|Title:||Finite Element Analysis of Thermal Effects In An X-ray Mask||Authors:||D. C. Li
S. W. Chyuan
C. Y. Sun
|Issue Date:||1993||Publisher:||1993 Symposium on Semlconductor Modeling & Simulation||Conference:||1993 Symposium on Semlconductor Modeling & Simulation||Abstract:||
For the mass production of upcoming ULSI generations in the latter part of this decade, X-ray lithography with synchrotron radiation has the potential to become the dominant patterning technique to fabricate microchips with critical dimension down to quarter micro and below. To carry this powerful technique out of the research phase into manufacturing environment, however, the greatest obstacle to overcome is the 1:1 X-ray masks, where considerable improvements are still needed for industrial application. One of the key issues not fully resolved is the dimensional stability of X-ray mask during scanning exposure because the high radiation doses required to expose resist(~100 mJ/cm2) may cause temperature rise in the mask materials leading to thernoelastic distortions of X-ray mask and the loss of overlay accuracy in pattern transfer operation. It is the aim of the persent paper to numerically study the thermoelastic response of an X-ray mask under synchrotron storage ring irradiation. The concept of design-oriented analysis was employed in the calculations to obtain reasonable numerical solutions. In other words, the models and assumptions used herein were carefully designed beforehand to approach the realistic physical conditions in X-ray lithography exposure. An X-ray mask structure with a 2 m thick Si memberane and a W absorber of 0.8 m thick was considered for computer simulations. The Si membrane was a rectangle of 6 m X 7 m, and the W abosrbers(0.25 m minimum linewidth) consisted of standard feature types normally used in practical X-ray mask, such as square pad, line and space gratings, window or via, and pillar. All structures were assumed to be surrounded by a vacuum environment , a helium atmosphere, and an air ambient, respectively. For scanning the narrow X-ray beam(beam height 10 mm) across the mask membrane with 40-mm window size, three distinctive regions of scanning rate were used in this case, namely, quasistatic scanning region, transient scanning region, and saturated scanning region. In addition, incident X-ray fluxes on mask with a power density of 150 mW/cm2 (The resulting effective flux at the resist will thus be ~100 mW/cm2.) and the wavelength of 1nm were assumed in the calculations. By applying the finite elemeny MSC/NASTRAN program with IDEAS pre-post processpr system, numerical simulations were executed in a powerful CONVEX C201 mini-supercomputer to calculate the temperature and thermal stress distributions in the X-ray mask. The SOL 89 capability in MSC/NASTRAN was used for transient analysis of heat conduction. After the temperature distribution was obtained, SOL 24 was employed for the stress analysis by assuming free of intrinsic stress. In order to simulate the bending effect more accurately, the three layer elements in the thickness direction were considered. Accordingly, the total number of the solid elements and grids are 6480 and 7760 respectively. In this study, the simulation resuts indicate that the thermal effects in X-ray mask are strongly dependent on the surrounding atmosphere during operation. Especially the effects are remarkable in vacuum. It is also observed that the maximum temperature rise and thermal sress centralize in the areas where the density of absorber coverage is highest. Besides, the maximum response regarding temperature and stress is found to take place at the end of each scanning, and the position of the maximum response occurs at the interface of Si and W. Based on the simulation results mentioned above, it is suggested that there is need for experimental studies of X-ray mask distortion as well as the interface cohesion between Si membrance and W absorber. If satisfying combinations of the numerical and experimental results are acquired, it can be anticipated that the extension of the finite element methods used herein will enable us not only to understand the thermomchanical behavior of X-ray mask, but also will permit us to explore other important aspects including mask design optimization and fatigue life prediction.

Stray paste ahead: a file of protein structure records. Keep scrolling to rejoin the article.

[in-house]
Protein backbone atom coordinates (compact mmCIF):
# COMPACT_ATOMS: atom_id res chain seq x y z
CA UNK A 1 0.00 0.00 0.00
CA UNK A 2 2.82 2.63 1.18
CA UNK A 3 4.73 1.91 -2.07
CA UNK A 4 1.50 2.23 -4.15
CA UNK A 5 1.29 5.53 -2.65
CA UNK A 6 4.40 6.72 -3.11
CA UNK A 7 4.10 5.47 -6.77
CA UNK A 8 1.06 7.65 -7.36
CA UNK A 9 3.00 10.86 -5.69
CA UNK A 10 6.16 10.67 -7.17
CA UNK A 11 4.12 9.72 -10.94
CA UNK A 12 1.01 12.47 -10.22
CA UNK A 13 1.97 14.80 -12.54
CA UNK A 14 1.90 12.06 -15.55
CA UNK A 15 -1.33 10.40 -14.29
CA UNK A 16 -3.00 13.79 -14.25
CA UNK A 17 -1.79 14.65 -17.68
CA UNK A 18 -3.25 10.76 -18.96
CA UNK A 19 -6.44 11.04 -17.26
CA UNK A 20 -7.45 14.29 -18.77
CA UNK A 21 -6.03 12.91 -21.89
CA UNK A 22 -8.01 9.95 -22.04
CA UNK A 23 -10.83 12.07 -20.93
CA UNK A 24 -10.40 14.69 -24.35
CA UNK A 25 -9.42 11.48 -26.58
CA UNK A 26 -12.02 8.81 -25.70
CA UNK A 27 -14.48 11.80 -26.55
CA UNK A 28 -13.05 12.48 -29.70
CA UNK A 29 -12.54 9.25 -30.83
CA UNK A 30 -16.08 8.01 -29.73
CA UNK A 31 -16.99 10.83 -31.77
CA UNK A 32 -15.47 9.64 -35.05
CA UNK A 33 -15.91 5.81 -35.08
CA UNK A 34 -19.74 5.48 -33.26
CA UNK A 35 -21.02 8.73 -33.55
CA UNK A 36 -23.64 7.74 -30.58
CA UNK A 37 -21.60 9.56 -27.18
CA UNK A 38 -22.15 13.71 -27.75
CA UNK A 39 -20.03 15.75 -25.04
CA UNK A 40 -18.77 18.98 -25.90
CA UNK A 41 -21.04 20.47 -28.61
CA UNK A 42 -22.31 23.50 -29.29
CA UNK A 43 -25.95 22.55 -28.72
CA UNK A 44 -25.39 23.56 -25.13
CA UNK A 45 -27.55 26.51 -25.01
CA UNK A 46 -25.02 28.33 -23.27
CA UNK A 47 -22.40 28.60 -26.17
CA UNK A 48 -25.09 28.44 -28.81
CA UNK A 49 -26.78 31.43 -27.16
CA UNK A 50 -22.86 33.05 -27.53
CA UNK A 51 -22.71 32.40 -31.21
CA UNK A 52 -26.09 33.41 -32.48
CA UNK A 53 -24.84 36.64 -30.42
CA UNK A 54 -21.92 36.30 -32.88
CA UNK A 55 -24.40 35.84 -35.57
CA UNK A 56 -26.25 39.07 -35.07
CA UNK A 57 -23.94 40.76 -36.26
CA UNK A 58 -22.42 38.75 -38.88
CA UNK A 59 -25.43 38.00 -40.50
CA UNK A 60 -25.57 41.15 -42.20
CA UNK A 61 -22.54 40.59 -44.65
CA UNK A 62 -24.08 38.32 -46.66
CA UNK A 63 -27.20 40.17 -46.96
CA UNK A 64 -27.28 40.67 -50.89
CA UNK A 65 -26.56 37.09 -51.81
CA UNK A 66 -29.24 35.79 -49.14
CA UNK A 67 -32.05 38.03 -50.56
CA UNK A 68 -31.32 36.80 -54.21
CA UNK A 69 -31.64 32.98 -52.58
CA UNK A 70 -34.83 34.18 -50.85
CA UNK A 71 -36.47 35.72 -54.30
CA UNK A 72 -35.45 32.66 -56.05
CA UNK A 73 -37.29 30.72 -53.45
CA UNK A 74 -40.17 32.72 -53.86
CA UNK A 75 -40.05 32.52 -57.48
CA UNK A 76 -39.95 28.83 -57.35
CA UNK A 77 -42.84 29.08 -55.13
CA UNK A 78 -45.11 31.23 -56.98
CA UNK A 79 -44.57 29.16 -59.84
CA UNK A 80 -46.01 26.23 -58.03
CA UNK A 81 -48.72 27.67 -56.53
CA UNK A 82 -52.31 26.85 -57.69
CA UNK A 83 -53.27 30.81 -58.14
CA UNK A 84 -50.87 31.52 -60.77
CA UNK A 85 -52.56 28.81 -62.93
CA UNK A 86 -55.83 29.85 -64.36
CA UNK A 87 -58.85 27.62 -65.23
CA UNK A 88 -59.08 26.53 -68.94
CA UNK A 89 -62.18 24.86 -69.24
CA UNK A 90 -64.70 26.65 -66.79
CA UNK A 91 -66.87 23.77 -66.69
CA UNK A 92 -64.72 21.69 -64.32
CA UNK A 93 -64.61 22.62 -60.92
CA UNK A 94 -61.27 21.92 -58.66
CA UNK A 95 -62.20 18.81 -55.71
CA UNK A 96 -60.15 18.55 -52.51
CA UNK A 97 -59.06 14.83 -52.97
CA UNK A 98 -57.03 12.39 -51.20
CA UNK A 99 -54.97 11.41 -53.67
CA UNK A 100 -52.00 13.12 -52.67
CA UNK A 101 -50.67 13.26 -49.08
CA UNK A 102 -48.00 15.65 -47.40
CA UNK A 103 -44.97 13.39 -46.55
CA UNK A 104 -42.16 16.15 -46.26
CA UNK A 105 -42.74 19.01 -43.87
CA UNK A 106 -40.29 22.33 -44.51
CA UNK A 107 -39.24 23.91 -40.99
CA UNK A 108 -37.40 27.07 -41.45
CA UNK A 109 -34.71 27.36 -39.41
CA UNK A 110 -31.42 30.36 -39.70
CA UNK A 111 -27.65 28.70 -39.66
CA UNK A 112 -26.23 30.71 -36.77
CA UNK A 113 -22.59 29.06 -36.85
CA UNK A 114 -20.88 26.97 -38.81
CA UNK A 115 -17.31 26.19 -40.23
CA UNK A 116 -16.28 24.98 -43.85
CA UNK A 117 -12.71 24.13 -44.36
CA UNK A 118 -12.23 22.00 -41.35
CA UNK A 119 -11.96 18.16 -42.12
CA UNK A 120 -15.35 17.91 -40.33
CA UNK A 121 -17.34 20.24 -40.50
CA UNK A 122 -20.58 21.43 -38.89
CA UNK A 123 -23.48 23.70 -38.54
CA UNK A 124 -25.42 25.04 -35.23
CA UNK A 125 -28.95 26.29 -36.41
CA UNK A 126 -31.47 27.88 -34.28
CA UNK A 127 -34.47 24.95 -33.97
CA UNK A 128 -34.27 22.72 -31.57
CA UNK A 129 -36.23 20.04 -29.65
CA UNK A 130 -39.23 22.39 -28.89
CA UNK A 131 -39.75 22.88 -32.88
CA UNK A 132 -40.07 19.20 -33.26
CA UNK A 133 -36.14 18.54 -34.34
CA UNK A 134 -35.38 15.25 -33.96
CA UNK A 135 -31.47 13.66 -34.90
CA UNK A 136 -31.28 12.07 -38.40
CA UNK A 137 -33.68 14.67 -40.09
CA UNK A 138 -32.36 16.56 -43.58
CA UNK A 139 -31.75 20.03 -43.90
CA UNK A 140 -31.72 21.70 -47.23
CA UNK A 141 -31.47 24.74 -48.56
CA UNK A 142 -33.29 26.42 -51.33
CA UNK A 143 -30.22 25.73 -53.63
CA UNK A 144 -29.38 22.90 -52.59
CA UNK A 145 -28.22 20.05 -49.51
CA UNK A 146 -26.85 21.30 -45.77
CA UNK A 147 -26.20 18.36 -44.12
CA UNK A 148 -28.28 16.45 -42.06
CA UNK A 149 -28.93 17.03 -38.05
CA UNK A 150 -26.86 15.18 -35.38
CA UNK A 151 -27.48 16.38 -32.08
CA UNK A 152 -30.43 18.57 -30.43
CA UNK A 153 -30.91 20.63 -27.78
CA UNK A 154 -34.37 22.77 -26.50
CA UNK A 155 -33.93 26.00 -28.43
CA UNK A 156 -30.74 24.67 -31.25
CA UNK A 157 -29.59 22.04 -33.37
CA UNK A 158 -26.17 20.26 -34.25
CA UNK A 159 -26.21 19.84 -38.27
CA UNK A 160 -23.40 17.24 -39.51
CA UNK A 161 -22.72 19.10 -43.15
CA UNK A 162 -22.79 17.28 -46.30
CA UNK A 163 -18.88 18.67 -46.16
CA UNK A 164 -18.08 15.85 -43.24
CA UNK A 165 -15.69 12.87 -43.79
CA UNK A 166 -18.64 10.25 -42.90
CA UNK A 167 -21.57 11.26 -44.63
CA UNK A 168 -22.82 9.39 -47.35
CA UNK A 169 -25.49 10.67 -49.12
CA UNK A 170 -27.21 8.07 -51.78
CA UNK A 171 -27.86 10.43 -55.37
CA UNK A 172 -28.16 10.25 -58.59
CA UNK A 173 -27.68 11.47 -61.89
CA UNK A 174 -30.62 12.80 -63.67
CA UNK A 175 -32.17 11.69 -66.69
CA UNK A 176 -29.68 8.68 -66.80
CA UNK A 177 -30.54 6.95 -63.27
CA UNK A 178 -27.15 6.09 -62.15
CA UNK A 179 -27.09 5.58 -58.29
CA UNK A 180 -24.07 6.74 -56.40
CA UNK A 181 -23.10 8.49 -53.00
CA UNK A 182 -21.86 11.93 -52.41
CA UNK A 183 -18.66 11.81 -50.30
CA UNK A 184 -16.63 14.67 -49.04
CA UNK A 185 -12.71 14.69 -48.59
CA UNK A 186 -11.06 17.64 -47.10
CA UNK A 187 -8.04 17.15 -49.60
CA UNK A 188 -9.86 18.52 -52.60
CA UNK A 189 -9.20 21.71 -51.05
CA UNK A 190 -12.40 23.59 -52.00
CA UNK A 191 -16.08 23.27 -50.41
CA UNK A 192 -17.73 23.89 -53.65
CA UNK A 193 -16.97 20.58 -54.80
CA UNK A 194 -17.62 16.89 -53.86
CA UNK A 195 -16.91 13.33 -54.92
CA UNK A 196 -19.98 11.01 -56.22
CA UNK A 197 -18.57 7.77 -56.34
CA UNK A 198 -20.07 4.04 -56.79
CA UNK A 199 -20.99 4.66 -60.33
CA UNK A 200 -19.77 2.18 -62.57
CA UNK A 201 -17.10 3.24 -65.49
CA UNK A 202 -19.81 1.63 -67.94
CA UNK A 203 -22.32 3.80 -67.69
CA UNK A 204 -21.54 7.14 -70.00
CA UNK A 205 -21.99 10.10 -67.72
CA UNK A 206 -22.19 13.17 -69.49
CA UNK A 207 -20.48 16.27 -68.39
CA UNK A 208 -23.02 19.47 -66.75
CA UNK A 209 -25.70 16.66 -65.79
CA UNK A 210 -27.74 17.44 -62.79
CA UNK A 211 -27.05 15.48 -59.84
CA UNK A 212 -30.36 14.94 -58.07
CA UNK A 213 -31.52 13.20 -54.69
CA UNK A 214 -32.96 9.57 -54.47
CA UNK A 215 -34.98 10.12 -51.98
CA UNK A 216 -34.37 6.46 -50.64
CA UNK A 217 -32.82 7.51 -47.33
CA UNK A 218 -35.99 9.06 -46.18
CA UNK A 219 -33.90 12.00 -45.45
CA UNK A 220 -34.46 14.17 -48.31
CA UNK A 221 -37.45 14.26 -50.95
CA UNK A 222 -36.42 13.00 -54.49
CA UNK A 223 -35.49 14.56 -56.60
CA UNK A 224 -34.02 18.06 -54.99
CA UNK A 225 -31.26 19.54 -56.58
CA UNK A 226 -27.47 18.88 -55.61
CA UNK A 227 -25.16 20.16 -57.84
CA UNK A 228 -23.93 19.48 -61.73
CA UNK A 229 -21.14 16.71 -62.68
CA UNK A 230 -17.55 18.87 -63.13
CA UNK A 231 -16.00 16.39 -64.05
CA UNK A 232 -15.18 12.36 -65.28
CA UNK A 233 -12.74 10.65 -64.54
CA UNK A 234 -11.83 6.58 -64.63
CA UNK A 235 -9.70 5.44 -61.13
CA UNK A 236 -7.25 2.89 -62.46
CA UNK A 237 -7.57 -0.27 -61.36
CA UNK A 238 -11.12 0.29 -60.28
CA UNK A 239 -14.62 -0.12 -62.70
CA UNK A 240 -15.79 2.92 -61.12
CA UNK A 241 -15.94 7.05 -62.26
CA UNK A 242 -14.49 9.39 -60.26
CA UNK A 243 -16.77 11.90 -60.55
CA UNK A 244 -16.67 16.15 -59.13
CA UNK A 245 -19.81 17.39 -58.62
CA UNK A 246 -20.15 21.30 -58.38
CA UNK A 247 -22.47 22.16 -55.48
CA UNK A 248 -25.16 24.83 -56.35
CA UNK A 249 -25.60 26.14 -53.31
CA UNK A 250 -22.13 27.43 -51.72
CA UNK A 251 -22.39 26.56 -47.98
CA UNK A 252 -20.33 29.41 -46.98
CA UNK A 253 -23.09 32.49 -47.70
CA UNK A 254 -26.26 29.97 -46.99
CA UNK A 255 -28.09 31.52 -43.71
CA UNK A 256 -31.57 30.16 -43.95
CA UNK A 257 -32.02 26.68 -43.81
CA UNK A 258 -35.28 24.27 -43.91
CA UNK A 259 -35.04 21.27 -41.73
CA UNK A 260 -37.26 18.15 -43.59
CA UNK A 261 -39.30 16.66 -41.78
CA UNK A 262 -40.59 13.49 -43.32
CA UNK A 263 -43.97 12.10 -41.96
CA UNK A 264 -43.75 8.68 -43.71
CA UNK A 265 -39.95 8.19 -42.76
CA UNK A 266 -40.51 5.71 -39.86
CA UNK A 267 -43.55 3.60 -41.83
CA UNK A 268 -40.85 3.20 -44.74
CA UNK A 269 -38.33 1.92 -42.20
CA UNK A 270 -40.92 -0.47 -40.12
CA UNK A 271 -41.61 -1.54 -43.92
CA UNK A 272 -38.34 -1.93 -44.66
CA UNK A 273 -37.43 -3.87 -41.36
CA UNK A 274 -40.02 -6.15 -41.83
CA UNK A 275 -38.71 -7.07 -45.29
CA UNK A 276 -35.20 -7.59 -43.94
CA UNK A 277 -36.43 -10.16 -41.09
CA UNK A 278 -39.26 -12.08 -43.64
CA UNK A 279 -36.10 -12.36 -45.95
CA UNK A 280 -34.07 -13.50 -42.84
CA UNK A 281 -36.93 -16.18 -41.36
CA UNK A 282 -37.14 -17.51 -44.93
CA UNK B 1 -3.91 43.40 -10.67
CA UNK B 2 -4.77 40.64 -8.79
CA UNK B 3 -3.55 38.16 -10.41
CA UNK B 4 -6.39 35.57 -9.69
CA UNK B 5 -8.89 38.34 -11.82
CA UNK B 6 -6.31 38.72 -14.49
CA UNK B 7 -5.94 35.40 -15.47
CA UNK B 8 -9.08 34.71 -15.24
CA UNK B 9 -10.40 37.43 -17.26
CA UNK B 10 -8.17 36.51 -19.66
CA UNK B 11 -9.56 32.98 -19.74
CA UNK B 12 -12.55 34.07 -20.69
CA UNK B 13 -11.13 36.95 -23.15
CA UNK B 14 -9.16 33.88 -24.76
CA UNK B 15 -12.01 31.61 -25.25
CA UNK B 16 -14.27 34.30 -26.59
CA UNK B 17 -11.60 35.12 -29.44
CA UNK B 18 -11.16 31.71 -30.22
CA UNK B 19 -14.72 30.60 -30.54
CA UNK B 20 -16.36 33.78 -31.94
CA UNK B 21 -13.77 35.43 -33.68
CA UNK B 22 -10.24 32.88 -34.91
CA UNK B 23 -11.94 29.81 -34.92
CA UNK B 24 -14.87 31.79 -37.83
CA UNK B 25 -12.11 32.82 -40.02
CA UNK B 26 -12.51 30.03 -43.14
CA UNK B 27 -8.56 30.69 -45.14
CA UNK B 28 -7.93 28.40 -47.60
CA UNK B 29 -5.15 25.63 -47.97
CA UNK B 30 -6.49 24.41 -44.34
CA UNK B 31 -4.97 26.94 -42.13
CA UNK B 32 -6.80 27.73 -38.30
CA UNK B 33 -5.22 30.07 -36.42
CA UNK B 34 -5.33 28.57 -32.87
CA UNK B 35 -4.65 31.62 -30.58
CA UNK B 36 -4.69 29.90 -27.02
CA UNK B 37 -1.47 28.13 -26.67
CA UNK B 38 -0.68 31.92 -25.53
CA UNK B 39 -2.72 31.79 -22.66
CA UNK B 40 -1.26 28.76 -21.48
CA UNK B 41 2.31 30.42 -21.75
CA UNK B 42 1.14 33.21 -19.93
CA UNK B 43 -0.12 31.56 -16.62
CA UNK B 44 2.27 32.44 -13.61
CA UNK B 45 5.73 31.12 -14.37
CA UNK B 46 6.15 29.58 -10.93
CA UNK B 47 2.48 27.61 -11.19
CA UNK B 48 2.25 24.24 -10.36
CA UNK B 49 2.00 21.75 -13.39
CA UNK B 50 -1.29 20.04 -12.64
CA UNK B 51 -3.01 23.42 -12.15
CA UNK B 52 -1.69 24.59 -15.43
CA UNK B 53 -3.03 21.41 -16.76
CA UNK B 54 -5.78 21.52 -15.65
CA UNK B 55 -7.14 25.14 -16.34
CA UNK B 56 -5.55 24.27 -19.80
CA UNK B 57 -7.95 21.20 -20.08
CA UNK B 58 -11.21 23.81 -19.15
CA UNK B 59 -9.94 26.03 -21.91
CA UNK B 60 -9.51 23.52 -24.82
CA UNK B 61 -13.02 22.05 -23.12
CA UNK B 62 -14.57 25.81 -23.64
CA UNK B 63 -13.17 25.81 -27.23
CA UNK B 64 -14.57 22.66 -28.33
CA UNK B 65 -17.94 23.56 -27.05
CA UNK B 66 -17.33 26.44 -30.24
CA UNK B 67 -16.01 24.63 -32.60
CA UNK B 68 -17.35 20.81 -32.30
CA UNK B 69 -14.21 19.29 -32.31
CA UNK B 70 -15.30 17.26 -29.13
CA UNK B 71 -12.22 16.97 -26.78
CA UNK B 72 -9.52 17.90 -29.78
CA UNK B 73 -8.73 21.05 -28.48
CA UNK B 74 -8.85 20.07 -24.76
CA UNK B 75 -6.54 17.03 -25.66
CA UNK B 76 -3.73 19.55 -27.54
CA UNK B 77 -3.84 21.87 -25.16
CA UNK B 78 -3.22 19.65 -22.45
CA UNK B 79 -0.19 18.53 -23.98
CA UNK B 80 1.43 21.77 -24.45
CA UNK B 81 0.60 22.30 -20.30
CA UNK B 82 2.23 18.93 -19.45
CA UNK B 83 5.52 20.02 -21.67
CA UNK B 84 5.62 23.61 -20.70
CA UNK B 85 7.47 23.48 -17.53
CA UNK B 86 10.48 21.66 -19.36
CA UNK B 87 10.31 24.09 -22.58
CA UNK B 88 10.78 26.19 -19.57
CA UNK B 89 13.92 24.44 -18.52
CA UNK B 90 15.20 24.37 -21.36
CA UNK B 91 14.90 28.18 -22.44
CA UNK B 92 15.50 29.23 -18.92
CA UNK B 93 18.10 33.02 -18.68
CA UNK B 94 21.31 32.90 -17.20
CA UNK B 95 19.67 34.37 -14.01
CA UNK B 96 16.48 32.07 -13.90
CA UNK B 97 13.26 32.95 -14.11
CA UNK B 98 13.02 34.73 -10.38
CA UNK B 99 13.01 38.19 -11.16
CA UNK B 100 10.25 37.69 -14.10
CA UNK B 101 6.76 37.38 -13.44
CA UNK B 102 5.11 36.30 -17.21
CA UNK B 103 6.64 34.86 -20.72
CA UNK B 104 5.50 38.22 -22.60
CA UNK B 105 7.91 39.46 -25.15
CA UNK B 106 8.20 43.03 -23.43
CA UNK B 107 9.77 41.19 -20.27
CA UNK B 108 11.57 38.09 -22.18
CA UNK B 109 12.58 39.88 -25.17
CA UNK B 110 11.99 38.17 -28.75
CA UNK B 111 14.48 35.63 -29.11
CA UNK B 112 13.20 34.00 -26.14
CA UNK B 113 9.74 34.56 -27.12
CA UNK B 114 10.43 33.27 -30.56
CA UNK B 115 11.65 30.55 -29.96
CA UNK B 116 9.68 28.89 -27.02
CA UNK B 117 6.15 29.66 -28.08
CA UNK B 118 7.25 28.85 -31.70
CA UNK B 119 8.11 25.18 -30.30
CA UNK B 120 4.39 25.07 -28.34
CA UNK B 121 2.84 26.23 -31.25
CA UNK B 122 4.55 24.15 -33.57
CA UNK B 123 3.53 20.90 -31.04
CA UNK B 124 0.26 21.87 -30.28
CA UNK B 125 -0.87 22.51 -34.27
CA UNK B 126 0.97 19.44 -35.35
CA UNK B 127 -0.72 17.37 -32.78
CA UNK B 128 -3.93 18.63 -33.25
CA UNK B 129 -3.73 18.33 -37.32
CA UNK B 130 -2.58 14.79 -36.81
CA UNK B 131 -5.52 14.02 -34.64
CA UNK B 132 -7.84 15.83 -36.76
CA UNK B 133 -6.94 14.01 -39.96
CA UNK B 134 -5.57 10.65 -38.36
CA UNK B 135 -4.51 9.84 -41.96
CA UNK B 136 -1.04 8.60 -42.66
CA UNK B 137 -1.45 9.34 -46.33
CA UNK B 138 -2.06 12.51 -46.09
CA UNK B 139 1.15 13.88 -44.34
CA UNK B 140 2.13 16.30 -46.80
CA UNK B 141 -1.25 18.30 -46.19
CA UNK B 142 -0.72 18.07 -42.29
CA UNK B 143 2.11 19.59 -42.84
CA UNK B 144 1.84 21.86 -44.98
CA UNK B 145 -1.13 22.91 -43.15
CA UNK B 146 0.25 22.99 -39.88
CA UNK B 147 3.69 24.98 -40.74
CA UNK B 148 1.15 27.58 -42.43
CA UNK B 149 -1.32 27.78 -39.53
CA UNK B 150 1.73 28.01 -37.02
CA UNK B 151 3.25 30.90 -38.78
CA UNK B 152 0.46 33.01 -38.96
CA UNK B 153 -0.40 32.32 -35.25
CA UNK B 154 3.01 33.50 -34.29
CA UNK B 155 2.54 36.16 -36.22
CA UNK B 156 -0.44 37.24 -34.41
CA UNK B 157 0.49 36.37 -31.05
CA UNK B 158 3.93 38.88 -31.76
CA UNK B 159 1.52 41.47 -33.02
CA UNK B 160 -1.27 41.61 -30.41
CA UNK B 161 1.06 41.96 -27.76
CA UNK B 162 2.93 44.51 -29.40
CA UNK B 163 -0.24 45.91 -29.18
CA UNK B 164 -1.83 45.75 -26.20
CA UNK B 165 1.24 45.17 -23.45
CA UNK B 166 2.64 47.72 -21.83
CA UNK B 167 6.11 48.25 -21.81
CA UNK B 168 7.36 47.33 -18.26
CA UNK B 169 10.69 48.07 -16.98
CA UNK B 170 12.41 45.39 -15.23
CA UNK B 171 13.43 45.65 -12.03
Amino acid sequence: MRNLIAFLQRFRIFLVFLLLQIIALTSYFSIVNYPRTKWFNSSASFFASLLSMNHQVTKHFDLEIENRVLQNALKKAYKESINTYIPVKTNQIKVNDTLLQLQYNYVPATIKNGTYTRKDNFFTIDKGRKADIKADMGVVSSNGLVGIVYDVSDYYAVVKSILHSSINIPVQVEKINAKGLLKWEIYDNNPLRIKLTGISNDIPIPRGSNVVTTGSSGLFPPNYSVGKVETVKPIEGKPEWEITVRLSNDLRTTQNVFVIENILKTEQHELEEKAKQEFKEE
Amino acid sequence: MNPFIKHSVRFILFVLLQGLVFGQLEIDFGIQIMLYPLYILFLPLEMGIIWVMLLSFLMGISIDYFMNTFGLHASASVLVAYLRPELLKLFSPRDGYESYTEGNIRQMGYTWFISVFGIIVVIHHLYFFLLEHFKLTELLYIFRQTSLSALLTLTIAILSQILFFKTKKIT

|Appears in Collections:||河海工程學系|
Items in DSpace are protected by copyright, with all rights reserved, unless otherwise indicated.